Mexico Helped New York Times Staff Escape Afghanistan

MEXICO CITY, MEXICO - AUGUST 25: Michael Slackman, New York Times journalist speaks during a press conference to welcome a group of journalists and media correspondents living in Afghanistan who received humanitarian asylum together with their families in Mexico, at Terminal 2 Aeropuerto de La Ciudad de Mexico on August …
Hector Vivas/Getty Images

During President Joe Biden’s failed withdrawal from Afghanistan, Mexican officials — not the U.S. government — helped journalists who work for the New York Times escape from Taliban-run Kabul.

Afghans who work for the Times and their families touched down at Benito Juárez International Airport in Mexico City on Wednesday rather than in New York or Washington, DC. Mexican foreign minister Marcelo Ebrard was able to help 24 families escape Kabul after Azam Ahmed, a former chief of the Times’s Kabul and Mexico bureaus, reached out to him asking for help, the New York Times reported.

MEXICO CITY, MEXICO - AUGUST 25: Marcelo Ebrard, Secretary of Foreign Affairs and Mohammed Alkuwari, Qatari Ambassador to Mexico pose with a group of journalists from Afghanistan, who will receive humanitarian asylum in Mexico, during a press conference to welcome a group of journalists and media correspondents living in Afghanistan who received humanitarian asylum together with their families in Mexico, at Terminal 2 Aeropuerto de La Ciudad de Mexico on August 25, 2021 in Mexico City, Mexico. Marcelo Ebrard welcomed a group of people who managed to escape from Afghanistan and were flown to Mexico by order of the President of Mexico Andres Manuel Lopez Obrador, in a plane of the Qatar Air Force. The group of people will receive a humanitarian visa for 180 days while deciding if they will seek refuge in Mexico. (Photo by Hector Vivas/Getty Images)

Marcelo Ebrard, Secretary of Foreign Affairs and Mohammed Alkuwari, Qatari Ambassador to Mexico pose with a group of journalists from Afghanistan, who will receive humanitarian asylum in Mexico. (Hector Vivas/Getty Images).

“We looked at this request not as foreign policy between Mexico and the U.S.,” Ebrard told the Times. “Instead, it’s a common position between someone who was a New York Times reporter in Kabul several years ago and myself, who was in the position to make some decisions.”

The Times continued: 

Mexican officials, unlike their counterparts in the United States, were able to cut through the red tape of their immigration system to quickly provide documents that, in turn, allowed the Afghans to fly from Kabul’s embattled airport to Doha, Qatar. The documents promised that the Afghans would receive temporary humanitarian protection in Mexico while they explored further options in the United States or elsewhere.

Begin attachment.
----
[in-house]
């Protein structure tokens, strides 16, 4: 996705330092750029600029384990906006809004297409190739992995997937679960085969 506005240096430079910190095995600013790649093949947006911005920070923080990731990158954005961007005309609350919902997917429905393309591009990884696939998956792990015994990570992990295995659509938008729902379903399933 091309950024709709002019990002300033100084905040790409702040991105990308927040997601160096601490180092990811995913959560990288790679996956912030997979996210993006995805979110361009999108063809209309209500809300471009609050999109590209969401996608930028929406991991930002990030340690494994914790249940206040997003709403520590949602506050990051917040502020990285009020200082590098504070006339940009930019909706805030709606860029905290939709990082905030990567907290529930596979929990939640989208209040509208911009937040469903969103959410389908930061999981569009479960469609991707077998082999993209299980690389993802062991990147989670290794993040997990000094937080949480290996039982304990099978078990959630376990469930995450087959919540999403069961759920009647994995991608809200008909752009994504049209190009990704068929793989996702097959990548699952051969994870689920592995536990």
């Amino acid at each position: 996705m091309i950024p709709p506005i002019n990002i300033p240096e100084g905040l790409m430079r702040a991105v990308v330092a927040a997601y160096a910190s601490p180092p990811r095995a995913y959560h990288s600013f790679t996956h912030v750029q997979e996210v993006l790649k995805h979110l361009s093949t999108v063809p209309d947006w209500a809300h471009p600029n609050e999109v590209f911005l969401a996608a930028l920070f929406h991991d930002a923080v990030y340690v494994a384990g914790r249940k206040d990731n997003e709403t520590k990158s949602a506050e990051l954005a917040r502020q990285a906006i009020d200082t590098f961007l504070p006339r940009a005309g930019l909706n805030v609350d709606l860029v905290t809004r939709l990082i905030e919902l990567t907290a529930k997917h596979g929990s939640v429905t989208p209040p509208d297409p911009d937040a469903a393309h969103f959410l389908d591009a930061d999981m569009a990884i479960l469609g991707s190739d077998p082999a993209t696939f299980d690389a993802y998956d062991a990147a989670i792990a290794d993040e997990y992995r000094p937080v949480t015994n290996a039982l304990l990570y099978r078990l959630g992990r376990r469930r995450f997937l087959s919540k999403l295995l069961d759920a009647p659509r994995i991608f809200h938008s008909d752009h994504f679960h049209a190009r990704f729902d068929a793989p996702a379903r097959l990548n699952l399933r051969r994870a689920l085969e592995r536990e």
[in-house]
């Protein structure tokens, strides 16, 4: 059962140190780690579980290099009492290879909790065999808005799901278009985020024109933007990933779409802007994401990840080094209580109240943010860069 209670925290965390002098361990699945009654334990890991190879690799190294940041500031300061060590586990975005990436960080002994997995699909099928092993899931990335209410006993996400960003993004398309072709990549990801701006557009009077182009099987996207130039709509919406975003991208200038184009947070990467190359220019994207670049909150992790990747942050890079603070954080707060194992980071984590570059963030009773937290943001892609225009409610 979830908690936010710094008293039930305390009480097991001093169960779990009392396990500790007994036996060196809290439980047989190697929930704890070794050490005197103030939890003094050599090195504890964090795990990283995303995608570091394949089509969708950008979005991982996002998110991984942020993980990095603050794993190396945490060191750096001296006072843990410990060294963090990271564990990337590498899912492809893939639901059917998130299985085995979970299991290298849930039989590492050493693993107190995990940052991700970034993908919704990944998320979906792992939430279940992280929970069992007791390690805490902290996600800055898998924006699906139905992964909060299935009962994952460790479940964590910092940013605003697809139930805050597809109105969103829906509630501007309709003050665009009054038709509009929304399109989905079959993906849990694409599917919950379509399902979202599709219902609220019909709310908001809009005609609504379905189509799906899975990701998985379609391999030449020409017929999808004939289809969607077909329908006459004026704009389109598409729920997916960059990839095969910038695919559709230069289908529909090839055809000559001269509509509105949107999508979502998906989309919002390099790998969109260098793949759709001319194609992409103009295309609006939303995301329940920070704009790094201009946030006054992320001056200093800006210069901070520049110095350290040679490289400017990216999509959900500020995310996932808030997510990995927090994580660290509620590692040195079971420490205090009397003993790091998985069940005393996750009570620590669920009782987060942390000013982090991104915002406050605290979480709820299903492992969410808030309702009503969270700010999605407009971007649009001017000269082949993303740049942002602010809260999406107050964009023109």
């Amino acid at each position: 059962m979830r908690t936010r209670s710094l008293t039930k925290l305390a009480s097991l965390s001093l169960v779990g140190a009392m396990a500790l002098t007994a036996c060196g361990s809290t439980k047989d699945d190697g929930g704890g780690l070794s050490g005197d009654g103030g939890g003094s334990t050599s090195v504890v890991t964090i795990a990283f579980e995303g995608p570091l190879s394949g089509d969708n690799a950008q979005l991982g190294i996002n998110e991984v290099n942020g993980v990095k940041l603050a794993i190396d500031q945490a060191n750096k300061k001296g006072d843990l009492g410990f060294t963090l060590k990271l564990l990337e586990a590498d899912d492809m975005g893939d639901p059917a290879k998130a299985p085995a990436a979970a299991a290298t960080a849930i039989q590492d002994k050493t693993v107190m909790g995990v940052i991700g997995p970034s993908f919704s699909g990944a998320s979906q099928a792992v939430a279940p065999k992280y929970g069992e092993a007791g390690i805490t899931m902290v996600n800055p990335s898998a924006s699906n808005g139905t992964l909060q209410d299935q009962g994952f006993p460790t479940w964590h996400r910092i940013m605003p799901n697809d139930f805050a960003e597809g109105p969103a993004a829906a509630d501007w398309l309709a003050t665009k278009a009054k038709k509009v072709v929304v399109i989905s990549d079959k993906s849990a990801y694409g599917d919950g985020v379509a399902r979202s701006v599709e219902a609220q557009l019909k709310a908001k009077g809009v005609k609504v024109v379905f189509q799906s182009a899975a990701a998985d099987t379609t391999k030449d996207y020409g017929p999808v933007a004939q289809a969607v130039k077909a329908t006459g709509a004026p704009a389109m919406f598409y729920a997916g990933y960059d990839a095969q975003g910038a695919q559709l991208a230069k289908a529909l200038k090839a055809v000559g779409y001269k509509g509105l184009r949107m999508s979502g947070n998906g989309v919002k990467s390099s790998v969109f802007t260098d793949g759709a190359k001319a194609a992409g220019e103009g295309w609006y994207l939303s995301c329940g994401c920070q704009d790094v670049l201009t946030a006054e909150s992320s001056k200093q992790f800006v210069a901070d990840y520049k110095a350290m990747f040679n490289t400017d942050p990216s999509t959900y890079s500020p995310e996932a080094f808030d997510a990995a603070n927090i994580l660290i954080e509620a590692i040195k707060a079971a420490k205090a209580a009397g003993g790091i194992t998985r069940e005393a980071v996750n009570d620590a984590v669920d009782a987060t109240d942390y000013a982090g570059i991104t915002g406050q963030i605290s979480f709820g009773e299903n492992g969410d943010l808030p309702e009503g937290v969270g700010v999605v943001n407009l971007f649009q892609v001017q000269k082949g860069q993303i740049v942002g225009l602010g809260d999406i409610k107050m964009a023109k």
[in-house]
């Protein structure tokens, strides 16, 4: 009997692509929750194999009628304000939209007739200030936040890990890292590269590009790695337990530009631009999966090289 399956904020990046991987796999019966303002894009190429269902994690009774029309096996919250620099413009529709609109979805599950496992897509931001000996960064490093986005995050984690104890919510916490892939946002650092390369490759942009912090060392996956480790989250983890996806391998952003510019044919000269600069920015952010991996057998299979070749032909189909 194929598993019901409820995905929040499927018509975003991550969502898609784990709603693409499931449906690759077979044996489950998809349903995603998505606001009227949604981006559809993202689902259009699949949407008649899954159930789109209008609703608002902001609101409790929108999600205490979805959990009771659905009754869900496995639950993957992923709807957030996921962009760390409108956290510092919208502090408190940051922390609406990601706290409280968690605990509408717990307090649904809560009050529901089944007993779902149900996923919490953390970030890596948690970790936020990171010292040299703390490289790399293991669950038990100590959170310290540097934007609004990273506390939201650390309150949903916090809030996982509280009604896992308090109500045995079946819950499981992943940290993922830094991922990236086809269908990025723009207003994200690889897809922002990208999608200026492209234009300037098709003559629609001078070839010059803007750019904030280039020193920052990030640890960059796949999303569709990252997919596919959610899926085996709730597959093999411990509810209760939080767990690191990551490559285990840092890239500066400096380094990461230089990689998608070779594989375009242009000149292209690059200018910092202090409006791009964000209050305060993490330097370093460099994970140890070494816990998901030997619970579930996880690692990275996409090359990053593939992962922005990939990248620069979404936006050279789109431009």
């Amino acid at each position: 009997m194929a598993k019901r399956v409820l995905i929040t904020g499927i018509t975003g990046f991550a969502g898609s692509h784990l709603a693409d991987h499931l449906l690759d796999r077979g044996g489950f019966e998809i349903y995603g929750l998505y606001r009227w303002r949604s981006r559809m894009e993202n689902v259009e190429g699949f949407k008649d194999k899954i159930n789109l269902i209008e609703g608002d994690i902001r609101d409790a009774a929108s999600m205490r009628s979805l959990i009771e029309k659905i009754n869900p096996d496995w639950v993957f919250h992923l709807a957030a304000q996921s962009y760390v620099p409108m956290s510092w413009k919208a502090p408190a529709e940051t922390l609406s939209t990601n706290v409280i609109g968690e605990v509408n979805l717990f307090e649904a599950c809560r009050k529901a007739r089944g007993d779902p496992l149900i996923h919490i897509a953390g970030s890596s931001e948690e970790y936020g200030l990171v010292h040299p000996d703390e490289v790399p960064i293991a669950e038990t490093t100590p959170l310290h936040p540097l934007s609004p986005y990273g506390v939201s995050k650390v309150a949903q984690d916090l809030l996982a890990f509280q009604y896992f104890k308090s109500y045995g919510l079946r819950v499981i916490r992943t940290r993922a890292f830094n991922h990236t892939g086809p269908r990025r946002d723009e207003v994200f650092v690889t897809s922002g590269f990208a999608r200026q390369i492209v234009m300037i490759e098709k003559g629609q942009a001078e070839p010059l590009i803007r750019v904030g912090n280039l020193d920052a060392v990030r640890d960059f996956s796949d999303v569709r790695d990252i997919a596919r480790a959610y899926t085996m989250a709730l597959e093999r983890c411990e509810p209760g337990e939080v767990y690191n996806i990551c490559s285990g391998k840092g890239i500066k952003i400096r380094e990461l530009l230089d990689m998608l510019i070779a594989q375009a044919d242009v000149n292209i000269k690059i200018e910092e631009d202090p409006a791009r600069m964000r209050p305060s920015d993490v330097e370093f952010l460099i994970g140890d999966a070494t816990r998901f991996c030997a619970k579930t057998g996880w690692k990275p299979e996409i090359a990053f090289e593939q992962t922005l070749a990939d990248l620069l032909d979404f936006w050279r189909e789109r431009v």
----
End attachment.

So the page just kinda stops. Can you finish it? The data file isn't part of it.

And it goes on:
Ebrard told the Times said the Mexican government planning to extend similar protections to other journalists and women in Afghanistan who are in danger. The Times said details of the Afghans’ travel to Mexico was kept a secret by the organization “in part for fear of flooding the narrow channels of escape.” After the agreement was reached with Mexico, Mexican officials reportedly “extended its invitation to the Wall Street Journal and the Washington Post.”

TOPSHOT - Four Afghan women, members of the Afghanistan Robotic team, pose for a picture during their arrival to Mexico after asking for refuge, at the Benito Juarez International Airport in Mexico City, on August 24, 2021. - The Mexican government received on Tuesday five Afghan women, members of an internationally awarded robotics team, that decided to leave Afghanistan after the Taliban seized power. (Photo by PEDRO PARDO / AFP) (Photo by PEDRO PARDO/AFP via Getty Images)

Four Afghan women, members of the Afghanistan Robotic team, pose for a picture during their arrival to Mexico after asking for refuge, at the Benito Juarez International Airport in Mexico City. (PEDRO PARDO/AFP via Getty Images).

“The editor in chief of The Journal, Matt Murray, said the paper planned to send its team, now in Qatar and Ukraine, on to Mexico. A spokeswoman for The Post declined to comment on its plans,” according to the report. 

A Washington Post reporter revealed Monday however, that British troops, not the U.S., helped her and her Afghan coworkers flee Afghanistan, Daily Mail reported

Publisher of the Times A. G. Sulzberger said he in an email that he is grateful for the Mexican government’s generosity, though he insisted their help would not color future coverage of Mexico.

“Their assistance has been invaluable in getting our Afghan colleagues and their families out of harm’s way,” he said in part.

A U.S. official told the publication that many Afghan journalists are still trapped behind enemy lines and are unable to travel to the Kabul airport, “including most of the staff of the U.S.-government operated Voice of America and Radio Azadi.”

After the Central Intelligence negotiated with Taliban terrorists Monday, Biden decided to stick to the August 31 deadline for pulling American troops out of Afghanistan. Against the wishes of other world leaders, the Biden Administration caved to Taliban threats and is poised to potentially leave thousands of Americans and Afghan allies stranded in the country. On Monday, House Intelligence Committee Chair Rep. Adam Schiff (D-CA) said it is “very unlikely”  everyone will be evacuated by August 31 due to overwhelming numbers.

Last week, the White House said 11,000 Americans were in Afghanistan, and according to the Pentagon on Wednesday, only 4,400 Americans have been extracted. A leaked State Department cable reported by Politico on Tuesday said 26,582 people total have been flown out of Afghanistan, including 21,533 Afghans as of August 23.

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